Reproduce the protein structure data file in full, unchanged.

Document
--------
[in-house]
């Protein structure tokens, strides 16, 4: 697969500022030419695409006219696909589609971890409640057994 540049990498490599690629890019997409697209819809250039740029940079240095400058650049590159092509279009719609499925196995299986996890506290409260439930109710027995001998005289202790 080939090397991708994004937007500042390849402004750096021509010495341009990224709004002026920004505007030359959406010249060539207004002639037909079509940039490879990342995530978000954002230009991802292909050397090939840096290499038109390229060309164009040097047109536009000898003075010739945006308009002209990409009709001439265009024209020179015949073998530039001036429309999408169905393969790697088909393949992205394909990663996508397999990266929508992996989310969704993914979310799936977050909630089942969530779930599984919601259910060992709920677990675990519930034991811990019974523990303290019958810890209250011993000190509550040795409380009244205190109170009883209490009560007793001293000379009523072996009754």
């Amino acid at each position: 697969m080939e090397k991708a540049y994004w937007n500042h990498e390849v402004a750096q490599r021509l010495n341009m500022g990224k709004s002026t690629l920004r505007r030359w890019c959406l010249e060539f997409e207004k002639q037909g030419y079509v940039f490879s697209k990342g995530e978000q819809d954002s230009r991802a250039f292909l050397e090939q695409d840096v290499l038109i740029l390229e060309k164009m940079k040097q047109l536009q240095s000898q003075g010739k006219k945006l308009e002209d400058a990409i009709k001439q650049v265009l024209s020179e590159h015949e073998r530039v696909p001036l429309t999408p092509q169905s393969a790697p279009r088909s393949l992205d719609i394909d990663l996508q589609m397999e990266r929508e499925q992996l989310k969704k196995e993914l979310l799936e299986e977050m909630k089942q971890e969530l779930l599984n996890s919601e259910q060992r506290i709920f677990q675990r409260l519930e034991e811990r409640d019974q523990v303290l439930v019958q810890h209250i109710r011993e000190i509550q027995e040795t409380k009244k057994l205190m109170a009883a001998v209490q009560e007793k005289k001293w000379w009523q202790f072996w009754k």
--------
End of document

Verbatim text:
[in-house]
């Protein structure tokens, strides 16, 4: 697969500022030419695409006219696909589609971890409640057994 540049990498490599690629890019997409697209819809250039740029940079240095400058650049590159092509279009719609499925196995299986996890506290409260439930109710027995001998005289202790 080939090397991708994004937007500042390849402004750096021509010495341009990224709004002026920004505007030359959406010249060539207004002639037909079509940039490879990342995530978000954002230009991802292909050397090939840096290499038109390229060309164009040097047109536009000898003075010739945006308009002209990409009709001439265009024209020179015949073998530039001036429309999408169905393969790697088909393949992205394909990663996508397999990266929508992996989310969704993914979310799936977050909630089942969530779930599984919601259910060992709920677990675990519930034991811990019974523990303290019958810890209250011993000190509550040795409380009244205190109170009883209490009560007793001293000379009523072996009754």
């Amino acid at each position: 697969m080939e090397k991708a540049y994004w937007n500042h990498e390849v402004a750096q490599r021509l010495n341009m500022g990224k709004s002026t690629l920004r505007r030359w890019c959406l010249e060539f997409e207004k002639q037909g030419y079509v940039f490879s697209k990342g995530e978000q819809d954002s230009r991802a250039f292909l050397e090939q695409d840096v290499l038109i740029l390229e060309k164009m940079k040097q047109l536009q240095s000898q003075g010739k006219k945006l308009e002209d400058a990409i009709k001439q650049v265009l024209s020179e590159h015949e073998r530039v696909p001036l429309t999408p092509q169905s393969a790697p279009r088909s393949l992205d719609i394909d990663l996508q589609m397999e990266r929508e499925q992996l989310k969704k196995e993914l979310l799936e299986e977050m909630k089942q971890e969530l779930l599984n996890s919601e259910q060992r506290i709920f677990q675990r409260l519930e034991e811990r409640d019974q523990v303290l439930v019958q810890h209250i109710r011993e000190i509550q027995e040795t409380k009244k057994l205190m109170a009883a001998v209490q009560e007793k005289k001293w000379w009523q202790f072996w009754k």